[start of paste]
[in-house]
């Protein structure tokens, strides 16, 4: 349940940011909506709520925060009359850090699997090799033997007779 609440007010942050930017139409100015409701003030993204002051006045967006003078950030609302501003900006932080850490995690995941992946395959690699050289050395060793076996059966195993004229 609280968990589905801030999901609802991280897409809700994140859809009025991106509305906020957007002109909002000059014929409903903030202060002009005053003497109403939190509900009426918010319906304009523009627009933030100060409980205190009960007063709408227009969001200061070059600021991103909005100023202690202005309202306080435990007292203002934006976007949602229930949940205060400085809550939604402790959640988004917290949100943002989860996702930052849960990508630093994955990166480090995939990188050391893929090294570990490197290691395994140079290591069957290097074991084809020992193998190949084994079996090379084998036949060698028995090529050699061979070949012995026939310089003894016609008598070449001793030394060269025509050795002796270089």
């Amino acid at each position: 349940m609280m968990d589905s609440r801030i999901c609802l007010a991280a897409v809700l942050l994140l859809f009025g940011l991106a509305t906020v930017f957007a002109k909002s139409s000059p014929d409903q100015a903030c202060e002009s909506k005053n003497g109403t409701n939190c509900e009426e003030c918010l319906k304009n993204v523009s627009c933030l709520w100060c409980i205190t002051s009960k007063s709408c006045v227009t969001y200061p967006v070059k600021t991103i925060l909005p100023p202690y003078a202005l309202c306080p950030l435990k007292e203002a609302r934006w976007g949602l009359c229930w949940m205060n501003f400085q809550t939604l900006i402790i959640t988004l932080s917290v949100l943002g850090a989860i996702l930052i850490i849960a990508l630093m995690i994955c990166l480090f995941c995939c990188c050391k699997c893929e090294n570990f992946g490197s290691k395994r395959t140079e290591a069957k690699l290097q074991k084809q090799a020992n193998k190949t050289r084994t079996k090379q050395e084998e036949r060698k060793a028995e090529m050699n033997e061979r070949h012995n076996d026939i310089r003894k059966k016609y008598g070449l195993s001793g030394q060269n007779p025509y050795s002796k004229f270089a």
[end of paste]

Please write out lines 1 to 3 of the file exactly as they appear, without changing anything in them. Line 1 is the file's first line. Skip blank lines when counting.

[in-house]
């Protein structure tokens, strides 16, 4: 349940940011909506709520925060009359850090699997090799033997007779 609440007010942050930017139409100015409701003030993204002051006045967006003078950030609302501003900006932080850490995690995941992946395959690699050289050395060793076996059966195993004229 609280968990589905801030999901609802991280897409809700994140859809009025991106509305906020957007002109909002000059014929409903903030202060002009005053003497109403939190509900009426918010319906304009523009627009933030100060409980205190009960007063709408227009969001200061070059600021991103909005100023202690202005309202306080435990007292203002934006976007949602229930949940205060400085809550939604402790959640988004917290949100943002989860996702930052849960990508630093994955990166480090995939990188050391893929090294570990490197290691395994140079290591069957290097074991084809020992193998190949084994079996090379084998036949060698028995090529050699061979070949012995026939310089003894016609008598070449001793030394060269025509050795002796270089």
């Amino acid at each position: 349940m609280m968990d589905s609440r801030i999901c609802l007010a991280a897409v809700l942050l994140l859809f009025g940011l991106a509305t906020v930017f957007a002109k909002s139409s000059p014929d409903q100015a903030c202060e002009s909506k005053n003497g109403t409701n939190c509900e009426e003030c918010l319906k304009n993204v523009s627009c933030l709520w100060c409980i205190t002051s009960k007063s709408c006045v227009t969001y200061p967006v070059k600021t991103i925060l909005p100023p202690y003078a202005l309202c306080p950030l435990k007292e203002a609302r934006w976007g949602l009359c229930w949940m205060n501003f400085q809550t939604l900006i402790i959640t988004l932080s917290v949100l943002g850090a989860i996702l930052i850490i849960a990508l630093m995690i994955c990166l480090f995941c995939c990188c050391k699997c893929e090294n570990f992946g490197s290691k395994r395959t140079e290591a069957k690699l290097q074991k084809q090799a020992n193998k190949t050289r084994t079996k090379q050395e084998e036949r060698k060793a028995e090529m050699n033997e061979r070949h012995n076996d026939i310089r003894k059966k016609y008598g070449l195993s001793g030394q060269n007779p025509y050795s002796k004229f270089a």